By Alison Clausen
With the climate talks in Paris wrapping up, attention will soon move to how we convert the commitments into practical solutions to meeting the challenges posed by climate change to social and ecological systems. One country in particular is looking to Paris and relying on substantive commitments to help it conserve and recover its remarkable natural heritage, and help its population cope with the impacts of climate change: Madagascar.
Madagascar with its unique biodiversity and rapidly growing and predominantly poor, rural population is typically found on the ‘top ten’ of countries the most vulnerable to climate change. Extremely high exposure to climate impacts due to its geographical position, coupled with equally low adaptive capacity amongst its institutions, populations and ecosystems means that this dubious honor is highly warranted.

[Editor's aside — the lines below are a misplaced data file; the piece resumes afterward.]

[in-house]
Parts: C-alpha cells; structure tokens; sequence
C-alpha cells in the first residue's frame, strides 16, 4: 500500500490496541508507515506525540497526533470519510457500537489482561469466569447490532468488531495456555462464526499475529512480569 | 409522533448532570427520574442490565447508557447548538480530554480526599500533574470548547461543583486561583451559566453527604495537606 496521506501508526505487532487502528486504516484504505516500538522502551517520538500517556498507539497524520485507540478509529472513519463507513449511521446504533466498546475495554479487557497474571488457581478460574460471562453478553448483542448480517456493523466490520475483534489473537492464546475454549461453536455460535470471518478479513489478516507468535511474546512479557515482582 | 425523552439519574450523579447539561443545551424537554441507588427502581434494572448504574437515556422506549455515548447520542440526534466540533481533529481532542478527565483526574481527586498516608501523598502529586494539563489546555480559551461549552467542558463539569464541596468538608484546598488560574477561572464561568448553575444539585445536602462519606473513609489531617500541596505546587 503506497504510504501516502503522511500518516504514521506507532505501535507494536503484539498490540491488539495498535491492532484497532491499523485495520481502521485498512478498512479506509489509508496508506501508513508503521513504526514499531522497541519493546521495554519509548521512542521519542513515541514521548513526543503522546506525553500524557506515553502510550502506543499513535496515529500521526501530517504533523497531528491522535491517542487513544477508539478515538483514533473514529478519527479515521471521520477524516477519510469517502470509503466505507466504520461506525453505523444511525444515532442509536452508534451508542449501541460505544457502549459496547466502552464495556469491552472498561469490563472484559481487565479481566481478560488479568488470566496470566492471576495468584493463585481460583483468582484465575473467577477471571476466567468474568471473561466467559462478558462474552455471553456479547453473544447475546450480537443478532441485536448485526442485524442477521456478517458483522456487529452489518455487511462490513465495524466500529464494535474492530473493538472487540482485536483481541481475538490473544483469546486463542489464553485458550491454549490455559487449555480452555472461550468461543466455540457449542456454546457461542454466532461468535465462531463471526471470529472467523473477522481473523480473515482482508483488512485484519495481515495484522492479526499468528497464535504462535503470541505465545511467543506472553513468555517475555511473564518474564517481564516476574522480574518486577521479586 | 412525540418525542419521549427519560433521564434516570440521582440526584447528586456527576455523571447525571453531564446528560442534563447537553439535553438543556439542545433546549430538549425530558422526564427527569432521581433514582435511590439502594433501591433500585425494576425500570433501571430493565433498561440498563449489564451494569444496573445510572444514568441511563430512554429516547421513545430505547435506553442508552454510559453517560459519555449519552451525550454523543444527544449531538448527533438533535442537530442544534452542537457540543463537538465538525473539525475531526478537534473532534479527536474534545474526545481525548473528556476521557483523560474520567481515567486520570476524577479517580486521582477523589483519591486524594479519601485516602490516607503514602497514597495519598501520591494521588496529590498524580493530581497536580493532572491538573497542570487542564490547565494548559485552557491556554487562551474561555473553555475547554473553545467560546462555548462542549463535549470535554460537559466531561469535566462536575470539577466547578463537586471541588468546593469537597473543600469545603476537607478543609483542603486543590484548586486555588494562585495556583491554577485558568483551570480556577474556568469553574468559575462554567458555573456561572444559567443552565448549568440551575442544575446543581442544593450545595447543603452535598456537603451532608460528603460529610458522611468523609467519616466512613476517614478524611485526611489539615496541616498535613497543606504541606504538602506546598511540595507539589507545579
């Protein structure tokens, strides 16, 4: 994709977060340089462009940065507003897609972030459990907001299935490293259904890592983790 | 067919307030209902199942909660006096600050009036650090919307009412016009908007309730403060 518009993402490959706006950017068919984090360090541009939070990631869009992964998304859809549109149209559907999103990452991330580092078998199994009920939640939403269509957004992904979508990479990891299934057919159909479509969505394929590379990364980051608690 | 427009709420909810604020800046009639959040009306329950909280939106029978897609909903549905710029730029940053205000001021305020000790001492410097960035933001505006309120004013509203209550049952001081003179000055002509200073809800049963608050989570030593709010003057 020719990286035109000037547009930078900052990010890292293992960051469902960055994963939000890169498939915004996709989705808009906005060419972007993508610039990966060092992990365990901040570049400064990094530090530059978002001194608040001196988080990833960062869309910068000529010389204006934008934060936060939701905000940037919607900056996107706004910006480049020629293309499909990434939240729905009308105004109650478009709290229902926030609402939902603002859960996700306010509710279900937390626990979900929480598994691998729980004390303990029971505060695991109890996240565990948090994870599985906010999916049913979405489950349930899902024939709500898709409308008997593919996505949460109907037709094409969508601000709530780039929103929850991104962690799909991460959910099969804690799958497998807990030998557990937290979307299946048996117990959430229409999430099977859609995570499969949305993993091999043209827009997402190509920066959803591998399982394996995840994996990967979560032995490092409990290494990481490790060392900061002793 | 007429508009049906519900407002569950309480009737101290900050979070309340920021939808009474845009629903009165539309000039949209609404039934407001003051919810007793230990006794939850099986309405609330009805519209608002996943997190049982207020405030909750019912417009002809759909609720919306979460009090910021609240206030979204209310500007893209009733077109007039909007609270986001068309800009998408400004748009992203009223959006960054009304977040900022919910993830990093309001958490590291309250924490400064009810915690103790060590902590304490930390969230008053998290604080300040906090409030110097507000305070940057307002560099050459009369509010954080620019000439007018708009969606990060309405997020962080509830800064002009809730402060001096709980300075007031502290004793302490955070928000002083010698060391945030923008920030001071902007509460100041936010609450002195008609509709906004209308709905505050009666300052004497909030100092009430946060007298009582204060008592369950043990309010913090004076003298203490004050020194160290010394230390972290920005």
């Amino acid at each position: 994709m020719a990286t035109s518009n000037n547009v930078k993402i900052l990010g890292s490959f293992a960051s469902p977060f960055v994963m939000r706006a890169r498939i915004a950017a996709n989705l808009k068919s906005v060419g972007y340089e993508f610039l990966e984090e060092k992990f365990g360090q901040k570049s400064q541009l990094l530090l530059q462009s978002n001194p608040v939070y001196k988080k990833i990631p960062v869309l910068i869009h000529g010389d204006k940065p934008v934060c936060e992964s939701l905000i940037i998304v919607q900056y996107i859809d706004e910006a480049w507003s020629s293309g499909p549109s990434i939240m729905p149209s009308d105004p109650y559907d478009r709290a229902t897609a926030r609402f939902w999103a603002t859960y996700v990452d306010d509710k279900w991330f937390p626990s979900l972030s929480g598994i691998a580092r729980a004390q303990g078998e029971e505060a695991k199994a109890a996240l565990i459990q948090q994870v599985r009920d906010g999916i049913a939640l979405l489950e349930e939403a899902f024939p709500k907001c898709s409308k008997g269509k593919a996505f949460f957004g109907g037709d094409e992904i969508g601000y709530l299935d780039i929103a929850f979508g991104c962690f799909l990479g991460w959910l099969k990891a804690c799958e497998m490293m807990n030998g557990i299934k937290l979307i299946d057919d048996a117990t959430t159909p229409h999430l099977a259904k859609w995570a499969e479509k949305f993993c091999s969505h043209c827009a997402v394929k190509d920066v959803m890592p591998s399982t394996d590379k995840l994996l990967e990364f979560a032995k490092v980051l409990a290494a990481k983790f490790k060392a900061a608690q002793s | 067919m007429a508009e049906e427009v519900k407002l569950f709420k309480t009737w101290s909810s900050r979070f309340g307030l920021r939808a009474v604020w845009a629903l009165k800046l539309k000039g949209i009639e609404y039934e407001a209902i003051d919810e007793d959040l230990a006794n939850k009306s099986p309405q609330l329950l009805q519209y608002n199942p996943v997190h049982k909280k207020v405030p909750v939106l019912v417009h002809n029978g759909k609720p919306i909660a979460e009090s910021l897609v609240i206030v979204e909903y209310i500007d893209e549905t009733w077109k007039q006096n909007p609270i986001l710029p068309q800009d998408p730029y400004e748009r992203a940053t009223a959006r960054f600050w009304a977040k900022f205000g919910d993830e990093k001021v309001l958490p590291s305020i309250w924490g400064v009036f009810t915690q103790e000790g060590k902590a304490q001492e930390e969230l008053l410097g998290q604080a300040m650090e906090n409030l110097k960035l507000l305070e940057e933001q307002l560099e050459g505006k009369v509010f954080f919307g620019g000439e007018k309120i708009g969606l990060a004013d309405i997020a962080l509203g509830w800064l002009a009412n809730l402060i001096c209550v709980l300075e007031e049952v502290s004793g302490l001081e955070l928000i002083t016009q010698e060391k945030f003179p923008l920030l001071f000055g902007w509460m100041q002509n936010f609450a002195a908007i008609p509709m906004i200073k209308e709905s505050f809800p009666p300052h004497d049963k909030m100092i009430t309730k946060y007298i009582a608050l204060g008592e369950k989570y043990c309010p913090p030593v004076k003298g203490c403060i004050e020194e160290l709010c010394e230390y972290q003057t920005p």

Yet as we seek to demonstrate in this slide presentation, all is not lost. Climate solutions exist. What’s more they are already working. What Madagascar – and arguably much of the rest of the developing world – now requires is an assured and sustainable source of financing to help scale up these initiatives to have an effect at the national and international level.
Alison Clausen is Madagascar Country Director for WCS (Wildlife Conservation Society).